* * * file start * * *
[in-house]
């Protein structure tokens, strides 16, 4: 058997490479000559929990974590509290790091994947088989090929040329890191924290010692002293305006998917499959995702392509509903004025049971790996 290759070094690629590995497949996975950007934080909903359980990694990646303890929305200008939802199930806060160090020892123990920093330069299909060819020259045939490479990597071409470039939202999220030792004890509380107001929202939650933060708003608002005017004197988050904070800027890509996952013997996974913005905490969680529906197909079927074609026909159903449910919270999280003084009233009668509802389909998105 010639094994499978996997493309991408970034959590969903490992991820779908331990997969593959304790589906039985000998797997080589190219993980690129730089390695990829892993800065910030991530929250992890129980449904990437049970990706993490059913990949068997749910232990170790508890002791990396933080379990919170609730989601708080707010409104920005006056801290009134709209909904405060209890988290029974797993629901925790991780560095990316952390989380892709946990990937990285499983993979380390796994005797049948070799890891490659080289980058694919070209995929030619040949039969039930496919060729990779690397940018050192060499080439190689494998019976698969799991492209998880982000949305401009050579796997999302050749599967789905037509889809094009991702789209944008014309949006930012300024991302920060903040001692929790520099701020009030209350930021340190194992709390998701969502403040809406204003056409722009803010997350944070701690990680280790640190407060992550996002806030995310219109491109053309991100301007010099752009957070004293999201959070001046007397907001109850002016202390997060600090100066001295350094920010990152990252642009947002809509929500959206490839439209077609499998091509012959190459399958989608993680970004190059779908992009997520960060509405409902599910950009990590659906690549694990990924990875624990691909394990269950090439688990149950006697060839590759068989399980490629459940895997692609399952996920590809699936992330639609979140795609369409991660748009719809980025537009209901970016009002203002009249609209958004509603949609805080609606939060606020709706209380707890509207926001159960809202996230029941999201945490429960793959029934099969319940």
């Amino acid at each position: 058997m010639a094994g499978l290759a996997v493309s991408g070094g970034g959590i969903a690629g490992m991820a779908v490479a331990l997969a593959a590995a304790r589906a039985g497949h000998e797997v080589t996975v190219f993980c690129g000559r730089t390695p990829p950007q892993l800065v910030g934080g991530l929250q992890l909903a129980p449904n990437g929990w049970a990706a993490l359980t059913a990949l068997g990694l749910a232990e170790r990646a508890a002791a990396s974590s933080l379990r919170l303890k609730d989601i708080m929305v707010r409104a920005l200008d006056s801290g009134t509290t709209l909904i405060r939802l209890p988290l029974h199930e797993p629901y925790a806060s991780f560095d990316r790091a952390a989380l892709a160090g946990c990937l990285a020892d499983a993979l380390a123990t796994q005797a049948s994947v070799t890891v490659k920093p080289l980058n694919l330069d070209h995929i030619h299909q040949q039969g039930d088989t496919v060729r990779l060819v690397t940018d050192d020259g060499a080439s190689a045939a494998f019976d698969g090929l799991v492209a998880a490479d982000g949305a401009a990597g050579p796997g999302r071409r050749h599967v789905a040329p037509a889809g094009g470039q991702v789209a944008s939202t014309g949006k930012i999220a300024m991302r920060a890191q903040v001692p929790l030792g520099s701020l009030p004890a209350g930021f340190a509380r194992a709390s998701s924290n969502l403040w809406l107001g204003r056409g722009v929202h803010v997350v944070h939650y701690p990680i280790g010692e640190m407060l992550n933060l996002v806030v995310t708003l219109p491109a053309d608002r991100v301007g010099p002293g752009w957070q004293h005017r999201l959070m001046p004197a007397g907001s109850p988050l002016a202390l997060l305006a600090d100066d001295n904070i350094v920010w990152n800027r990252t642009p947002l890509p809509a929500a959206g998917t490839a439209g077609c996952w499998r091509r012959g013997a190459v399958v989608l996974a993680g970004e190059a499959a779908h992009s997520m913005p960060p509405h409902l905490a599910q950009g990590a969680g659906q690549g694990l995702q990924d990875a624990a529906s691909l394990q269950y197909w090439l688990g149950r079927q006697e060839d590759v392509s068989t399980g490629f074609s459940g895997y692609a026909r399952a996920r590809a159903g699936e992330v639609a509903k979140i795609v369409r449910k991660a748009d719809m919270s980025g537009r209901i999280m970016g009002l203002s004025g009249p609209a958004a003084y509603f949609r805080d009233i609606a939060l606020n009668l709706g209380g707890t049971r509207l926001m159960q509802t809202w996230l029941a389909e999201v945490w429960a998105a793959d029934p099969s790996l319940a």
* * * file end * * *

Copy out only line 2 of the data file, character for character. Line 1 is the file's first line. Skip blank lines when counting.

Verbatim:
């Protein structure tokens, strides 16, 4: 058997490479000559929990974590509290790091994947088989090929040329890191924290010692002293305006998917499959995702392509509903004025049971790996 290759070094690629590995497949996975950007934080909903359980990694990646303890929305200008939802199930806060160090020892123990920093330069299909060819020259045939490479990597071409470039939202999220030792004890509380107001929202939650933060708003608002005017004197988050904070800027890509996952013997996974913005905490969680529906197909079927074609026909159903449910919270999280003084009233009668509802389909998105 010639094994499978996997493309991408970034959590969903490992991820779908331990997969593959304790589906039985000998797997080589190219993980690129730089390695990829892993800065910030991530929250992890129980449904990437049970990706993490059913990949068997749910232990170790508890002791990396933080379990919170609730989601708080707010409104920005006056801290009134709209909904405060209890988290029974797993629901925790991780560095990316952390989380892709946990990937990285499983993979380390796994005797049948070799890891490659080289980058694919070209995929030619040949039969039930496919060729990779690397940018050192060499080439190689494998019976698969799991492209998880982000949305401009050579796997999302050749599967789905037509889809094009991702789209944008014309949006930012300024991302920060903040001692929790520099701020009030209350930021340190194992709390998701969502403040809406204003056409722009803010997350944070701690990680280790640190407060992550996002806030995310219109491109053309991100301007010099752009957070004293999201959070001046007397907001109850002016202390997060600090100066001295350094920010990152990252642009947002809509929500959206490839439209077609499998091509012959190459399958989608993680970004190059779908992009997520960060509405409902599910950009990590659906690549694990990924990875624990691909394990269950090439688990149950006697060839590759068989399980490629459940895997692609399952996920590809699936992330639609979140795609369409991660748009719809980025537009209901970016009002203002009249609209958004509603949609805080609606939060606020709706209380707890509207926001159960809202996230029941999201945490429960793959029934099969319940």